The claim that the capitalist “free market” has been “the greatest force for prosperity the world has ever known” begs the question, prosperity for whom? The last three decades have seen the deregulation of the airlines, the finance industry, coal mining, oil production, and virtually every other sector of the economy. This has led to unfathomable riches for America’s ruling elite. For the working class, however, the wonders of the market have produced greater exploitation and death and maiming in the workplace, along with the poisoning of the food supply and eco-system.

Obama’s editorial never mentions the words “worker,” “factory,” “mine,” “food,” or “toxins.” Instead, the column was replete with the sort of coded language and euphemisms aimed to curry favor with the financial and corporate elite.

In touting his executive order, Obama said it would “remove outdated regulations that stifle job creation and make our economy less competitive [and] root out regulations that conflict, that are not worth the cost, or that are just plain dumb.”

The notion that government regulation is “stifling job creation” has become a shibboleth of the media. US corporations are hoarding over $2 trillion in cash, the result of the Wall Street bailout, corporate tax cuts, and an 80 percent run-up in the stock market since March 2009. The story goes that businesses are hesitant to invest this money in production, and thereby bring down the 9.4 percent unemployment rate, because of uncertainty created by the Obama administration’s health care “reform” and the Dodd-Frank financial “overhaul.” The finance industry, in particular, has launched an intense campaign against the largely symbolic restrictions of the new financial legislation.

Federal agencies responsible to write the regulations for the enforcement of the Dodd-Frank law—the Securities and Exchange Commission (SEC) and Commodity Futures Trading Commission (CFTC)—have missed their mandated deadlines. Given Obama’s executive order this raises the possibility that finance industry lobbyists will be directly involved in drafting the rules.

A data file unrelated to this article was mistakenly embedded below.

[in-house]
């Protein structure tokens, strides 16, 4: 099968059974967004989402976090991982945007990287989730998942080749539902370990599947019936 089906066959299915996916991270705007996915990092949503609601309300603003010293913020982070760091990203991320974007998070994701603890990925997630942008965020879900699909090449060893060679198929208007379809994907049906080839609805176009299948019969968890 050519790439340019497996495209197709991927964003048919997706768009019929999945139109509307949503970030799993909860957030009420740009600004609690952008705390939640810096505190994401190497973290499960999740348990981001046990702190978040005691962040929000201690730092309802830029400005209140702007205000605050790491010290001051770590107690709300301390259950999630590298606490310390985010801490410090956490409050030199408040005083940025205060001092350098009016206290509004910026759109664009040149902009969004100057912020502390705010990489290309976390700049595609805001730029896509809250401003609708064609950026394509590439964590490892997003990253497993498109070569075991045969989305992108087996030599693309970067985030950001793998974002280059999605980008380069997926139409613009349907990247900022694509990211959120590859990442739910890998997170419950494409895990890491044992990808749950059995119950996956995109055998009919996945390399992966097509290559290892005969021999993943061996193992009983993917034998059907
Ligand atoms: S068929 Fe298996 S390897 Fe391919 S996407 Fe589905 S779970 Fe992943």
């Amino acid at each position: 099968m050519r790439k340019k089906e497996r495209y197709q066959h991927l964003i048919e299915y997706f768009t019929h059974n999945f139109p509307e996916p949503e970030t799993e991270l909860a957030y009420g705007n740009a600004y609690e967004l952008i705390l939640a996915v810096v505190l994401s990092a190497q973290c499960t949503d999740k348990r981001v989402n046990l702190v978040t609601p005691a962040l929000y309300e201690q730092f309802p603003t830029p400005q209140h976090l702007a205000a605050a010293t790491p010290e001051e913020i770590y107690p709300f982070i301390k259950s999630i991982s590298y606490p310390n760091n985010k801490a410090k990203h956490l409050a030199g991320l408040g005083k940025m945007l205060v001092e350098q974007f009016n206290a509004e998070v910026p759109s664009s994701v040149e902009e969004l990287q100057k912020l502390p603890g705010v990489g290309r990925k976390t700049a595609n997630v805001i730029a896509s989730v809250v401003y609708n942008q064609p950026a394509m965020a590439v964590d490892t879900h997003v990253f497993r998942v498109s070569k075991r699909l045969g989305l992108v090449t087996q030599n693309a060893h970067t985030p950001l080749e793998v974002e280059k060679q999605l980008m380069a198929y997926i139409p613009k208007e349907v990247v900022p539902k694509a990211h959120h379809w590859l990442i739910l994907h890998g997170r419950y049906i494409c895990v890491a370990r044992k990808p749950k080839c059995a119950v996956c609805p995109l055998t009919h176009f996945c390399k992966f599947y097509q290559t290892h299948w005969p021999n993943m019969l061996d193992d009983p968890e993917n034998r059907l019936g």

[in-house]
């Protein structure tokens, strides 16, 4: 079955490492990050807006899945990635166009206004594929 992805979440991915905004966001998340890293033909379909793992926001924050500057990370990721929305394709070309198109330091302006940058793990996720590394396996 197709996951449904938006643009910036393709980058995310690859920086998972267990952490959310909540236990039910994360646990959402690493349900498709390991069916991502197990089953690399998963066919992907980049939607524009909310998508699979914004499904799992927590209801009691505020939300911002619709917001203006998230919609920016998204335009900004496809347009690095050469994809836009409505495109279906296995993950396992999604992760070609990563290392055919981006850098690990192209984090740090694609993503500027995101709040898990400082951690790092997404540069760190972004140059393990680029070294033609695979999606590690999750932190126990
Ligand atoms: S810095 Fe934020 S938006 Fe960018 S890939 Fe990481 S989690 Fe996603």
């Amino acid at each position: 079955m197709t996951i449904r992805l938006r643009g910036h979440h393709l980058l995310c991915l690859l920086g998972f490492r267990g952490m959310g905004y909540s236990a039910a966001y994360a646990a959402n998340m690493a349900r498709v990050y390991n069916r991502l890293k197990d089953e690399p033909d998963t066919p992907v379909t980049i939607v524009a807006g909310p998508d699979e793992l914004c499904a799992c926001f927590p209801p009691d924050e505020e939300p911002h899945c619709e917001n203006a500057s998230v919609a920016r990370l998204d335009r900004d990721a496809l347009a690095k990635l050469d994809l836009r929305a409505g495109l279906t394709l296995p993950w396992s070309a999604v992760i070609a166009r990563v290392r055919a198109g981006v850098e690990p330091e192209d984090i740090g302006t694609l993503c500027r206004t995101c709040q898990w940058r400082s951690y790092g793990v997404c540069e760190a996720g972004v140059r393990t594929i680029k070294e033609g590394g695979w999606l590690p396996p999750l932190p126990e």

“We are seeking more affordable, less intrusive means to achieve the same ends,” Obama wrote. “This means writing rules with more input from experts, businesses and ordinary citizens.”

“More affordable, less intrusive” regulations means, quite simply, that regulatory agencies—from the SEC, to the CFTC, to the Occupational Safety and Health Administration and the Environmental Protection Agency—will see their already severely underfunded budgets slashed further. Their work will be increasingly carried out by “experts” and “businesses” who will write and enforce their own rules.

In Obama’s telling, it is big business that must be protected from the government. His executive order will “safeguard people and businesses from abuse” arising from “regulations that have become a patchwork of overlapping rules, the result of tinkering by administrations and legislators of both parties.” All of this is rhetoric long espoused by right-wing ideologues.

The American financial aristocracy seeks the elimination of all restrictions on its ability to make money. If its stranglehold over the economy is not broken, the disasters of the past three years—financial panics, industrial disasters, food poisoning, environmental catastrophes—will be repeated with even more devastating consequences.